Reward Function


The reward function R assigns values to state-action pairs, guiding the agent towards certain behaviors. For instance, moving towards a goal state might yield a positive reward, while moving into an obstacle or boundary might yield a negative reward or zero reward.  


Policy


A policy, denoted as 𝜋, is a strategy that the agent uses to decide which actions to take in different states. Formally, it is a mapping from states to actions: 


𝜋: S→A


It determines the agent's behavior in each state.


Value Function


The value function, denoted as V𝜋(s), represents the expected cumulative reward the agent can achieve starting from state s and following policy 𝜋 thereafter. It is defined as:


Value function definition
Value function definition

The discount factor, denoted as ɣ, determines the importance of future rewards. It ranges between 0 and 1 (0 ≤ ɣ < 1). A value close to 0 places more emphasis on immediate rewards, meaning the agent prioritizes short-term gains. Conversely, a value close to 1 gives more weight to future rewards, encouraging the agent to consider long-term benefits. The discount factor thus balances the agent's focus between short-term and long-term rewards, shaping its strategy and decision-making process.


In the following figure, you can see a specific case of this Grid World. The strategy was generated randomly, and the values you see in each cell of the value function grid are the rewards obtained if you start on that cell and follow the strategy 𝜋. Each value was calculated through the value function.


Grid World example
Grid World example

The Agent's Objective


The agent's primary goal is to learn the optimal value function V*, which results from following the optimal policy 𝜋*. This optimal value function represents the highest possible expected cumulative reward that the agent can achieve starting from any given state and following the best possible strategy.


To learn the optimal policy, the agent also utilizes the action-value function, denoted as Q(s,a). This function represents the maximum expected gain (or reward) achievable starting from state ss and taking action aa, followed by the optimal policy 𝜋* thereafter. In the next figure you can see how these functions are formally defined:


Optimal value function and policy definitions along with function Q definition.
Optimal value function and policy definitions along with function Q definition.

By learning Q(s, a), the agent can determine the best action to take in any given state to maximize its cumulative reward.


Q-Learning Algorithm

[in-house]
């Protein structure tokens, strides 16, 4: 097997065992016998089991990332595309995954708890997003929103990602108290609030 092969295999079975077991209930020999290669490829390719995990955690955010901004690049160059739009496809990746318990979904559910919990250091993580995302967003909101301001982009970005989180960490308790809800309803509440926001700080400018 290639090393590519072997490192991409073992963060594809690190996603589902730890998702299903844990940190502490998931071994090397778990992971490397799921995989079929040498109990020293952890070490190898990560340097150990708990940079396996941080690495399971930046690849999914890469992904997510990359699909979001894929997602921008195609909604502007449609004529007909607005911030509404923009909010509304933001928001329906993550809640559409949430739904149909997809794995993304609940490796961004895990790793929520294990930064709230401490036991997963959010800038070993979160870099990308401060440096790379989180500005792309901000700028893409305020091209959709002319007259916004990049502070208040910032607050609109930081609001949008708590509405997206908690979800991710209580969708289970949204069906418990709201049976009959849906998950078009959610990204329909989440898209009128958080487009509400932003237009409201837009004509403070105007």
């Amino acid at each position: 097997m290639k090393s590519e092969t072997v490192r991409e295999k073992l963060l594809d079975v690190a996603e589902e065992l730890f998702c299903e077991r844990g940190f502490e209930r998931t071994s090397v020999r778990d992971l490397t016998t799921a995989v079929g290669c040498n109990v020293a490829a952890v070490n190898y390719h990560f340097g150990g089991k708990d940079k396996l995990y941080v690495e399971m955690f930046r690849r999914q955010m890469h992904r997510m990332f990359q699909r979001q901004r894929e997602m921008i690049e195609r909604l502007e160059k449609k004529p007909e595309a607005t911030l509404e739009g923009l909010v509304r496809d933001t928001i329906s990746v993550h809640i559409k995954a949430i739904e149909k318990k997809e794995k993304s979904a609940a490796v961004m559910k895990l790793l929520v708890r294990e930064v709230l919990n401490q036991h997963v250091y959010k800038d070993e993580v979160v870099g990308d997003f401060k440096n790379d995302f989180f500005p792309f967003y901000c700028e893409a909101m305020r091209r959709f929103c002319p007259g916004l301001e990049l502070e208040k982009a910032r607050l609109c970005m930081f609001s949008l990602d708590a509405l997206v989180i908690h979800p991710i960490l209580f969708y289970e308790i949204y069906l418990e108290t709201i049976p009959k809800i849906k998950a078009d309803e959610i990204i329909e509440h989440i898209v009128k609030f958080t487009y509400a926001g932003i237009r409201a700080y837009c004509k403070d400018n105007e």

Q-Learning is a popular model-free algorithm that enables an agent to learn the optimal policy for any given task. It aims to learn the optimal action-value function Q(s, a). Here’s how the algorithm works:


Initialize Q(s, a) 
Repeat (for each episode): 
	Initialize state s 	
	Repeat (until state s is terminal):
		Choose action a in state s 
		Execute action a  
		Observe reward r and new state s' 
		# Update Q-value 
		Q(s, a) ← Q(s, a) + α [r + γ max_a' Q(s', a') - Q(s, a)] 
		# Update state 
		s ← s'
# Define policy 
π(s) = argmax_a Q(s, a)

Here:


-- α is the learning rate, determining the extent to which new information overrides the old.

-- γ is the discount factor, valuing future rewards.

-- max_{a'} Q(s', a') represents the maximum estimated Q-value for the next state s'.


Policy Derivation


Define Optimal Policy 𝜋: Once the Q-values are learned, derive the optimal policy 𝜋(s) by selecting the action that maximizes the Q-value for each state s:


deriving the optimal policy
Deriving the optimal policy

In summary, this algorithm enables the agent to learn the optimal policy by iteratively updating the Q-values based on the rewards received and the expected future rewards. By following this process, the agent can effectively navigate its environment, learning which actions yield the highest cumulative rewards and ultimately achieving optimal performance in its tasks.


Finally, if you want to have a practical example to play with, here[4] you will find a very good one. By changing the parameters α, γ and epsilon (how much it explores or follows the known way) you will get different Q-Learning outputs!


Conclusion


In this article we have provided an introductory overview of reinforcement learning, explaining its fundamental concepts and illustrating them with the Grid World example. We discussed the importance of learning optimal policies and value functions and introduced key algorithms like Q-Learning. However, this is just the beginning. To fully appreciate the depth and power of RL, it is essential to delve deeper into the exploration-exploitation dilemma[3], which balances the need for an agent to explore new actions and exploit known rewarding actions effectively. Additionally, contemporary RL has advanced significantly with the integration of deep learning, resulting in more robust and scalable implementations capable of solving highly complex problems. Future articles will further illuminate these aspects, showcasing how deep reinforcement learning is transforming various fields and applications.


References


[1] Minsky, M. (1961). Steps toward artificial intelligence. Proceedings of the IRE, 49(1), 8-30.

[2] Gimelfarb, M., Sanner, S., & Lee, C. G. (2020). {\epsilon}-bmc: A bayesian ensemble approach to epsilon-greedy exploration in model-free reinforcement learning. arXiv preprint arXiv:2007.00869.

[5] Maru, M., & Swarndeep, S. (2019). A Novel Approach for Improving Breast Cancer Risk Prediction using Machine Learning Algorithms: A Survey.